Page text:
Graph E illustrates a breakdown of members residential placements at the end of period. The categories above are situational, i.e., they are contingent on each individual circumstance – Room and Board can both be Transitional Housing and Permanent Housing depending on that participant’s situation. Within the Other classification, those who are either incarcerated, homeless, hospitalized, or missing in action (MIA) are captured here.
The OASIS Housing Coordinator assists and empowers participants in securing housing that meets their individual needs.
Graph F illustrates a breakdown of members residential funding at the end of period. The categories above speak to the members housing funding arrangement. Categories such as FSP subsidy are important to further break out into Partial and Complete in order to get a clearer picture of the members financial stability as it relates to their housing. One is also able to identify members who progress from needing full FSP subsidy to only needing partial assistance, which is a very positive outcome for the member. Without this, one would not clearly identify these member milestones while on their recovery journey.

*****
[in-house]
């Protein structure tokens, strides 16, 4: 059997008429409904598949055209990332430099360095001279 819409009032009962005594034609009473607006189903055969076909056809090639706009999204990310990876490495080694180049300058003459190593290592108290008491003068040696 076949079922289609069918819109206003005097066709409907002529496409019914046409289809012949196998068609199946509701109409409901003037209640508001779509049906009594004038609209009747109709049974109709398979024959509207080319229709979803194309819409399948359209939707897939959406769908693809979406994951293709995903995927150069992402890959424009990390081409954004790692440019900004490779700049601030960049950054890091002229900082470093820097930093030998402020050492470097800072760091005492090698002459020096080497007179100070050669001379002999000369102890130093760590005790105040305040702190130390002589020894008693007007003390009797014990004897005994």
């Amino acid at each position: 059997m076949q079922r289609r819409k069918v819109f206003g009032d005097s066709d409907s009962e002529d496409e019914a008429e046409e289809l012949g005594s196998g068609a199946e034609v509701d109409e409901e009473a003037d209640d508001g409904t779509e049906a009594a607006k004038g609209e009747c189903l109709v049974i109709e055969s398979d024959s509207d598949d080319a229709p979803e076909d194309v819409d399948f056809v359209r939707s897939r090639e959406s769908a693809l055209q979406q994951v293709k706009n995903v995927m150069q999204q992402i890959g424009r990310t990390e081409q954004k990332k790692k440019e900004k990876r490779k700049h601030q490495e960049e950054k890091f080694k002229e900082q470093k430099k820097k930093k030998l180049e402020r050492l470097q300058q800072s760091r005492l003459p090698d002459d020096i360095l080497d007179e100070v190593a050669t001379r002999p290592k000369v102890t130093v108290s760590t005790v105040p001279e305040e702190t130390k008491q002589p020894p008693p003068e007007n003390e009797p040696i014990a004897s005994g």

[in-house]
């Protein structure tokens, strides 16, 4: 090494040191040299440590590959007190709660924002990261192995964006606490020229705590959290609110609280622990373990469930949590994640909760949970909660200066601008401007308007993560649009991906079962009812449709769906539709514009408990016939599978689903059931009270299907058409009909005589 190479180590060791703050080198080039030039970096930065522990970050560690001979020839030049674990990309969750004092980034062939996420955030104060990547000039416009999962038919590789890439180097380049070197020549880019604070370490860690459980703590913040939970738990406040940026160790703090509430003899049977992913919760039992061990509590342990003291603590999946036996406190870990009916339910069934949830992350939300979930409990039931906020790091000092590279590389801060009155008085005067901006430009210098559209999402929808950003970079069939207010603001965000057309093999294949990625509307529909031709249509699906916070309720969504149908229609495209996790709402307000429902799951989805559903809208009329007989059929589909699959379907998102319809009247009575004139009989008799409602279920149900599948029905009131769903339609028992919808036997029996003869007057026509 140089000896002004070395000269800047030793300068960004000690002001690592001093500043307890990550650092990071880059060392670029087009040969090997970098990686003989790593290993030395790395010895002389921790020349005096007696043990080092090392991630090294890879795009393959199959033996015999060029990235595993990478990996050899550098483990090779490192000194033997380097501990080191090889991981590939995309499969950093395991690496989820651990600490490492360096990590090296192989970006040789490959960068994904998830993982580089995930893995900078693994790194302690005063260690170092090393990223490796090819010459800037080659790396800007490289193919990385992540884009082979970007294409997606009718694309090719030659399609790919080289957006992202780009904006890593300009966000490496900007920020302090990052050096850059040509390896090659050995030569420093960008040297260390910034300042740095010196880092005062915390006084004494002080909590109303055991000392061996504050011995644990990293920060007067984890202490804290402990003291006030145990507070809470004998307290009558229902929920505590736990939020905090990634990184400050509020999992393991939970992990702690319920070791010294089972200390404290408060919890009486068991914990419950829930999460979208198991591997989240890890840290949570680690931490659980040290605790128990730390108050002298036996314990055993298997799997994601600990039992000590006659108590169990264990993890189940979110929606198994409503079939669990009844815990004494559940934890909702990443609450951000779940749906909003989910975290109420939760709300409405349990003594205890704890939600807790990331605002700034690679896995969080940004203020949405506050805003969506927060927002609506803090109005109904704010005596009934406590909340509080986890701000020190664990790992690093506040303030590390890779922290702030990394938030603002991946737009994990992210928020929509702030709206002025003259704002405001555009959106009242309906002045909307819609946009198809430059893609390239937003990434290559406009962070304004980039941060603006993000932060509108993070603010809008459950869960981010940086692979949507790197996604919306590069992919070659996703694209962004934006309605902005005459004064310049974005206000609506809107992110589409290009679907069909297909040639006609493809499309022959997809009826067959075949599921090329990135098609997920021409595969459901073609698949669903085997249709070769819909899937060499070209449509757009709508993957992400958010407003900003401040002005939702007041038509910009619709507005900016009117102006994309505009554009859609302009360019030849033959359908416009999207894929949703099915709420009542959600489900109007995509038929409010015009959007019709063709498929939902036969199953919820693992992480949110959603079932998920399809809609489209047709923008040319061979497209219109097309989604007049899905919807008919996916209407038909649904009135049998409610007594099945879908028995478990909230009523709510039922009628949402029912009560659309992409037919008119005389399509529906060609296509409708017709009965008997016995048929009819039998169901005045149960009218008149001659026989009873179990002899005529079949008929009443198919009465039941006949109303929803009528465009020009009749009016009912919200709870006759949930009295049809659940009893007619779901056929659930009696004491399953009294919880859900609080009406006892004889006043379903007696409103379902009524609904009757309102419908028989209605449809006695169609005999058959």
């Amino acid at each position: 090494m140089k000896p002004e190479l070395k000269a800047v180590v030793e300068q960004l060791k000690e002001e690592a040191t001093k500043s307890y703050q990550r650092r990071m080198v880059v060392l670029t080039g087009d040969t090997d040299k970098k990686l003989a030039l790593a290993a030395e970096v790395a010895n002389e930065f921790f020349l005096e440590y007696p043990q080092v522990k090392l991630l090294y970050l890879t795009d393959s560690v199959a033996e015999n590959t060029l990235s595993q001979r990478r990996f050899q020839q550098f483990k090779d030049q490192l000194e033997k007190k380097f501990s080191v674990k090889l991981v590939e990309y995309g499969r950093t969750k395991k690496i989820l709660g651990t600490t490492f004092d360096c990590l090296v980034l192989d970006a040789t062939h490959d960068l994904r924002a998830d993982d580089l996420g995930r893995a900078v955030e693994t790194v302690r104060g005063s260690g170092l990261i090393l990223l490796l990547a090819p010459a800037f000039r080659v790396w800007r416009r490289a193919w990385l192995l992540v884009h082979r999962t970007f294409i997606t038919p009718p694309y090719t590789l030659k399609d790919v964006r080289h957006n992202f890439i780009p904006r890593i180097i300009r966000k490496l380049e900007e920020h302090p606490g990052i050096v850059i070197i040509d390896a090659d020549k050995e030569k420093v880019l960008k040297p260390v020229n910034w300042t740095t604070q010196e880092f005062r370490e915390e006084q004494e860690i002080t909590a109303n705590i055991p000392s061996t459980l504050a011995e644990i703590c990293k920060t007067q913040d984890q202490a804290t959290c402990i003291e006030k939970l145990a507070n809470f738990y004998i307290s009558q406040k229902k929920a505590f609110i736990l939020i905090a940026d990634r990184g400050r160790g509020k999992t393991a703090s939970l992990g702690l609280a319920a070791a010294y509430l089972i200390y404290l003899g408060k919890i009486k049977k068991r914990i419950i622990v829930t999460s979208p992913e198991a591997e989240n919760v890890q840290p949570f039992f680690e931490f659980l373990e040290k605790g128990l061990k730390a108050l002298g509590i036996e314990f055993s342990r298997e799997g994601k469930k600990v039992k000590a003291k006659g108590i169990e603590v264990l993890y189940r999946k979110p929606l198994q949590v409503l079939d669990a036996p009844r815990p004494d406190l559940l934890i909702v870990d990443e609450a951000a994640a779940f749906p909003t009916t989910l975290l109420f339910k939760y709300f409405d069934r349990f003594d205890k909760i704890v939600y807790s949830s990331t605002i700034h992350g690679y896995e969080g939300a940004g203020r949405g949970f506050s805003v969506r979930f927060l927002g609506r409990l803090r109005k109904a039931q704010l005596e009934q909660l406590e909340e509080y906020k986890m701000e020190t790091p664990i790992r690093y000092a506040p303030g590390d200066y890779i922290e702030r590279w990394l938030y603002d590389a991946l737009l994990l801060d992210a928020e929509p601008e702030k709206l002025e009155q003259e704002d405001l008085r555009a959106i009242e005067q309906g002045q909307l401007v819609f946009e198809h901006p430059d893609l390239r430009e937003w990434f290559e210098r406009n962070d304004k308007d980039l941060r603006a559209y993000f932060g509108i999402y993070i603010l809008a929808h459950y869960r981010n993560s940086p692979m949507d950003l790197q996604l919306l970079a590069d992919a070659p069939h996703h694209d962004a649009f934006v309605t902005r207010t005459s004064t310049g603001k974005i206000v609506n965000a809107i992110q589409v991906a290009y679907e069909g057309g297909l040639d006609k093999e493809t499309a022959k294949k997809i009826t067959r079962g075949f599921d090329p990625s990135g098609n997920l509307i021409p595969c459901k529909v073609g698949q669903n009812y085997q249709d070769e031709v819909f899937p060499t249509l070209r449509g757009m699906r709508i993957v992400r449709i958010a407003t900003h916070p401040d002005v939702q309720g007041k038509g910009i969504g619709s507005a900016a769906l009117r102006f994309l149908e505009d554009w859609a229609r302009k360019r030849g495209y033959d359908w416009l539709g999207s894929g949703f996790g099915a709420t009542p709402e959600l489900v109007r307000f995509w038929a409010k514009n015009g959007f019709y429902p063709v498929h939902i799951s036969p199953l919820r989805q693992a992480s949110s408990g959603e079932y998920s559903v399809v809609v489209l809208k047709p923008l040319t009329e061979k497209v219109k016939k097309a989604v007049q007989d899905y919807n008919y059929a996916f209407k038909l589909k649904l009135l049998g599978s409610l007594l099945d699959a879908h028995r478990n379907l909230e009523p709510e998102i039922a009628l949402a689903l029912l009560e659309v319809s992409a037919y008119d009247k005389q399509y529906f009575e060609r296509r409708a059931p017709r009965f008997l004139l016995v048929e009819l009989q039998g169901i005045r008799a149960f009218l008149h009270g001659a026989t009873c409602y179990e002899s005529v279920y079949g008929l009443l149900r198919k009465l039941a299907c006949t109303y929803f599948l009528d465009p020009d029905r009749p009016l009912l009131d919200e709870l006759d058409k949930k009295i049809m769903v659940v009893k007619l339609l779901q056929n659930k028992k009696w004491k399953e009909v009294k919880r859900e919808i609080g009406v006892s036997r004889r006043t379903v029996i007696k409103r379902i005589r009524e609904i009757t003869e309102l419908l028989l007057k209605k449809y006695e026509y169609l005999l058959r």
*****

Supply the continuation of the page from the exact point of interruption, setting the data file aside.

The data on the left of Graph G specifically analyzes psychiatric hospitalizations, while the data on the right specifically analyzes medical hospitalizations. The data shows there were equal psychiatric and medical hospitalizations for the reporting month. The data also suggests that total episodes for both the psychiatric and medical hospitalizations match the total members hospitalized; it is important to note that the total episodes can at times be greater than the total members as some members are hospitalized multiple times within the given month.
Given the specific needs of the OASIS population it is also important to review and analyze medical hospitalizations in order to ensure that our member’s needs are met, and there are no obstacles to their overall recovery.